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Description - Plain Tales from the Raj by Charles Allen

The Raj was, for two hundred years, the jewel in the British imperial crown. Although founded on military expansionism and undoubted exploitation, it developed over the centuries into what has been called 'benign autocracy' - the government of many by few, with the active collaboration of most Indians in recognition of a desire for the advancement of their country. Charles Allen's classic oral history of the period that marked the end of British rule was first published a generation ago. Now reissued as the imperial century closes, this brilliantly insightful and bestselling collection of reminiscences illustrates the unique experience of British India: the sadness and luxury for some; the joy and deprivation for others.

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Book Details

ISBN: 9780349104973
ISBN-10: 0349104972
Format: Paperback
(197mm x 127mm x 18mm)
Pages: 304
Imprint: Abacus
Publisher: Little, Brown Book Group
Publish Date: 1-Jul-1988
Country of Publication: United Kingdom

Book Reviews - Plain Tales from the Raj by Charles Allen

UK Kirkus Review » This is an insider's book. It is an enthralling collection of memoirs, first recorded as a BBC radio series, in which survivors of the Raj look back upon their lives and times in India. They range from Field-Marshal Auchinleck to Spike Milligan. Seldom sentimental, often surprisingly salty, their recollections throw a healthy light upon the mingled delights and miseries of the imperial experience not only in their own times, but throughout the three centuries of the British presence in the sub-continent. Review by Jan Morris, whose books include 'Lincoln: A Foreigner's View' (Kirkus UK)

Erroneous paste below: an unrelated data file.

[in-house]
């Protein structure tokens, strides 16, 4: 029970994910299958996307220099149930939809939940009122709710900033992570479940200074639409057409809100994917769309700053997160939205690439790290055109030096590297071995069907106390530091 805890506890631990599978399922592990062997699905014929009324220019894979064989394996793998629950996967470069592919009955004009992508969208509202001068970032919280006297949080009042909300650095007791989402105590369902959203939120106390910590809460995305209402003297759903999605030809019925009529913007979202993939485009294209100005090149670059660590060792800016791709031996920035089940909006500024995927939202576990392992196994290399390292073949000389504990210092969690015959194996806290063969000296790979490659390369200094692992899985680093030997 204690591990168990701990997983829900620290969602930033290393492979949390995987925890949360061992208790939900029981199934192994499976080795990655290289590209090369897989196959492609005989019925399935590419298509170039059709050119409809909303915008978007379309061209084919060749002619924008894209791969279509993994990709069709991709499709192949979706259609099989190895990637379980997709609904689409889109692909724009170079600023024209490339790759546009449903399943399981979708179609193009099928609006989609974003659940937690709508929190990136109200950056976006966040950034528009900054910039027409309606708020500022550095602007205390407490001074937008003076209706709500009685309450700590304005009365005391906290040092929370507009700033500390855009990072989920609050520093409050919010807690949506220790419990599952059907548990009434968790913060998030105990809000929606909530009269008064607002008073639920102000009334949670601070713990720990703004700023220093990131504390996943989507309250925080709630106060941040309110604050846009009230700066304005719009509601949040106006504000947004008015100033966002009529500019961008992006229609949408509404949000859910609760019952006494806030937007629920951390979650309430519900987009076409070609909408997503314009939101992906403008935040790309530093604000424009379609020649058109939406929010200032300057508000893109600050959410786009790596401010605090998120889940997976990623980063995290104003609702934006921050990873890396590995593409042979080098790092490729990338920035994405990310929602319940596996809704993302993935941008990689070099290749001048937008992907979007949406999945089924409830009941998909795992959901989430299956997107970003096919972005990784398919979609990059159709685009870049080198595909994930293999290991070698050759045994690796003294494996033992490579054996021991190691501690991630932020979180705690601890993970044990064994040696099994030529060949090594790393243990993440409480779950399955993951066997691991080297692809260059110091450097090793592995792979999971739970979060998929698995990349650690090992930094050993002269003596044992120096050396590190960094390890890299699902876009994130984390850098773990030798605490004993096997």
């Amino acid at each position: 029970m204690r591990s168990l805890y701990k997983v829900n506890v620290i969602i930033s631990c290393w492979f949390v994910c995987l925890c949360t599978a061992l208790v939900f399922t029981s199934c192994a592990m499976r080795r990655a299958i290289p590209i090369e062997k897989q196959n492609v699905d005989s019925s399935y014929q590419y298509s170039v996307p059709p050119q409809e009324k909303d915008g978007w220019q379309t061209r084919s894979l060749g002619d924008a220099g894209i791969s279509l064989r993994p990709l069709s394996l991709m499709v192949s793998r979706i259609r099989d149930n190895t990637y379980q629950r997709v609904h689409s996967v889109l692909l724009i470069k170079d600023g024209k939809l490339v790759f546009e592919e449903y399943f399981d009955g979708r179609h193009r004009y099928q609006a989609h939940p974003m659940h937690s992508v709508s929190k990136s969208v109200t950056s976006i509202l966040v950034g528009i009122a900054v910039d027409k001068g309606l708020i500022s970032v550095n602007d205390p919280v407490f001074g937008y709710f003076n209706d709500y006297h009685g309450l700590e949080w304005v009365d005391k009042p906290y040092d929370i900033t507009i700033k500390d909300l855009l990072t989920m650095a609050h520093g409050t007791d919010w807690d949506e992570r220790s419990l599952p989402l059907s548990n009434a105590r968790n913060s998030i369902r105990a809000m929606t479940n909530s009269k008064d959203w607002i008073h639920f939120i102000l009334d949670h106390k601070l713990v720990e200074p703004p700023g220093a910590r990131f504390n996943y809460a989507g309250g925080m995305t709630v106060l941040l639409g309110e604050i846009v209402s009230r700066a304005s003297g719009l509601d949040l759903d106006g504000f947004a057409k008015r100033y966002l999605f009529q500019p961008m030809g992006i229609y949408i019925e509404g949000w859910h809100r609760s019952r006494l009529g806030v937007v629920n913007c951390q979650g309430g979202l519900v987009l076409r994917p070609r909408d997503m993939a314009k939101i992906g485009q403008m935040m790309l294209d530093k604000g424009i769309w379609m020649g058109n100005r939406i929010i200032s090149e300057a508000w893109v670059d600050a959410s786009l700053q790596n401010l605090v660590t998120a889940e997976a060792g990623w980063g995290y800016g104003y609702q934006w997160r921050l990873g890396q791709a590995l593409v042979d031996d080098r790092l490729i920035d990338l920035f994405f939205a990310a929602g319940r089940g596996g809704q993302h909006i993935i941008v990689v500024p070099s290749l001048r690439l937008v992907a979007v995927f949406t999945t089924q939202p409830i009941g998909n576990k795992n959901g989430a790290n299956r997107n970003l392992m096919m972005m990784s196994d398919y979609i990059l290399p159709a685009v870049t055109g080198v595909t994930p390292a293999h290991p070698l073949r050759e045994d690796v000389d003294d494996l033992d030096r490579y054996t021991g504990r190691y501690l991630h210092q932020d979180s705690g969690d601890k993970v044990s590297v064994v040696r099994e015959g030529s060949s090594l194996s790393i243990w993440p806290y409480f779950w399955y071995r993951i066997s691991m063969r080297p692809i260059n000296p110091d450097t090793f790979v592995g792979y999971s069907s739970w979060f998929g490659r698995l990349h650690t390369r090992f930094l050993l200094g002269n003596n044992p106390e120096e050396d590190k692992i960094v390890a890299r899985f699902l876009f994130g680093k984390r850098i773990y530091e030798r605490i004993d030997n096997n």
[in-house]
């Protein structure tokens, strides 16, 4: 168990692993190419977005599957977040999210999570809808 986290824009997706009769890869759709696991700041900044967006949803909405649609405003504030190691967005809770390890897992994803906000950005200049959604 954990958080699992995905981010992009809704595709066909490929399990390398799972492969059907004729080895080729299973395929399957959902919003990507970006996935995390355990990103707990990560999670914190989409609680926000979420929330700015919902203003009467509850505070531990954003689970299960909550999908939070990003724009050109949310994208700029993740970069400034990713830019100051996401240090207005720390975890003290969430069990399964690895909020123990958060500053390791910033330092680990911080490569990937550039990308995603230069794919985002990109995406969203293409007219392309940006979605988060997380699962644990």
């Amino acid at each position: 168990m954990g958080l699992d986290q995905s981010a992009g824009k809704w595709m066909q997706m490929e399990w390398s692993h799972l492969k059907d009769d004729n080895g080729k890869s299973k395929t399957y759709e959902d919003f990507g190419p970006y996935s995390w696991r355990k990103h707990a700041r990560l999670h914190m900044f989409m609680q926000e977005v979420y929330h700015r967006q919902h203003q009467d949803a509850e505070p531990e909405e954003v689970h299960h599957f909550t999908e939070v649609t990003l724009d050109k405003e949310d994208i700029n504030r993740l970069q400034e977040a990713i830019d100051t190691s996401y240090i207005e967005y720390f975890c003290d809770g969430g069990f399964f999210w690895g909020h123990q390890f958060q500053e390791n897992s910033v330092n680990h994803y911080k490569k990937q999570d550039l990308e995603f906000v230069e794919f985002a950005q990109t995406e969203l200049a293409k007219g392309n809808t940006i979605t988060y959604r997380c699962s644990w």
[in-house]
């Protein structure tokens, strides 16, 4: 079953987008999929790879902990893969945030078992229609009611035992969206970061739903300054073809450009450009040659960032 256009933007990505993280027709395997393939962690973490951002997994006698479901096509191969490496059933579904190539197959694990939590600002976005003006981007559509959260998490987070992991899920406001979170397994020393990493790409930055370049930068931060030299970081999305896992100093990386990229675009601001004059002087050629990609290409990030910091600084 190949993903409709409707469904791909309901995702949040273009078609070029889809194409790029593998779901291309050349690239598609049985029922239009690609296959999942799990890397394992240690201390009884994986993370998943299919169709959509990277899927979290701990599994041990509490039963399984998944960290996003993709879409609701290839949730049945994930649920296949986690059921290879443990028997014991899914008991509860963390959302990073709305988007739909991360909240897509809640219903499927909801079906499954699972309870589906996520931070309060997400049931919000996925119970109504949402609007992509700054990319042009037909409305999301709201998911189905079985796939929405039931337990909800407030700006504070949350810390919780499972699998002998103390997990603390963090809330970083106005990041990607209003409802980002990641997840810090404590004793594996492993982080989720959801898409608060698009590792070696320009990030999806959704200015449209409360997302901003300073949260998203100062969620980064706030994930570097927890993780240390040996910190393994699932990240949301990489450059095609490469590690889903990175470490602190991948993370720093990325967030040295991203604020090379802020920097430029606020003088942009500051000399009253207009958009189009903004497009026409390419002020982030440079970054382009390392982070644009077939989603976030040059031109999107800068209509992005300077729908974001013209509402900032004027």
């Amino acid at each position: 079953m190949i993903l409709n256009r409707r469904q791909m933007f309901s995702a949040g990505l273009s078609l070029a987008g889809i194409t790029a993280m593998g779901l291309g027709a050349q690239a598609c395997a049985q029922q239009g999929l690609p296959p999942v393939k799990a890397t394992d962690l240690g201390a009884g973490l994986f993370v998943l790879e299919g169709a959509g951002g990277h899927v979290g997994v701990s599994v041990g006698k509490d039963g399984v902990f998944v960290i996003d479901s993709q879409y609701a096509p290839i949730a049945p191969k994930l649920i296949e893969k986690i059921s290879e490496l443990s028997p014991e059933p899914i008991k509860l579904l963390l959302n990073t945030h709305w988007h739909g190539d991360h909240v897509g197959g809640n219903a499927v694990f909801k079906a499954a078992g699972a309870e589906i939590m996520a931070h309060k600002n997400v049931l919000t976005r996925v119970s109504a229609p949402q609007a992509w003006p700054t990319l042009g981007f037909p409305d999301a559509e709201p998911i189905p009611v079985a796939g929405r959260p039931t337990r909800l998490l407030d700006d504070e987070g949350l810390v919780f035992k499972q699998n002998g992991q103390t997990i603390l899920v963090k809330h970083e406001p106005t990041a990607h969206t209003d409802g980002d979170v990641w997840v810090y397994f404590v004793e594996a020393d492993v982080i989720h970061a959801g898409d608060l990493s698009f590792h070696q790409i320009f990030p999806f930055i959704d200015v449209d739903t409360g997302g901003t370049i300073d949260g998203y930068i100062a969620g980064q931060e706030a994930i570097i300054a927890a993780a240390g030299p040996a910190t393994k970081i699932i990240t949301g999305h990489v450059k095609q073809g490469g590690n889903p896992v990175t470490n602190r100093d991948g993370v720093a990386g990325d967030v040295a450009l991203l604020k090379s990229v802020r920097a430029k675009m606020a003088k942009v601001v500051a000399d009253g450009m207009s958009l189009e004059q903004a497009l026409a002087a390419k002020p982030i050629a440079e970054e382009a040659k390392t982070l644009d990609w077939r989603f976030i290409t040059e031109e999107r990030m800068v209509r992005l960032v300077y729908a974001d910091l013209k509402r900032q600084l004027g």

US Kirkus Review » The British in India filled the vacancy left by the preceding set of interlopers, the Mughals. While they had their own interests and convictions, they were as much made by the country as its shapers. They found this process - renewed in every generation - an enthralling one, as this pastiche of verbal history shows. In 1974 some fifty in-depth interviews were conducted with survivors of the British raj for a BBC program. Arranged topically (children, household, the Frontier, the day's work, the order of precedence), the book is the easiest possible reading - the uninhibited, unapologetic recollections of a time when everything had a heightened interest and importance. Editor Allen does not attempt to discriminate; the police officer who gave anyone shouting "Mahatma Gandhi" six of the best (he left India in '27) stands alongside the man who joined the Indian Civil Service in 1928 because he found the prospect of a transfer of power exciting. A nostalgic book about a group who, from the despised British soldier to the viceroy's court, felt themselves neglected by England and on guard in India. Offsetting much that is tawdry (and not always recognized here as such), are those perilous, golden childhoods or the touring district officer required by longstanding convention to talk at leisure with any of the thousands who might wish it. (Kirkus Reviews)


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Author Biography - Charles Allen

Charles Allen is an oral and military historian specialising in colonial matters. He is the author of several previous books and lives in north London.

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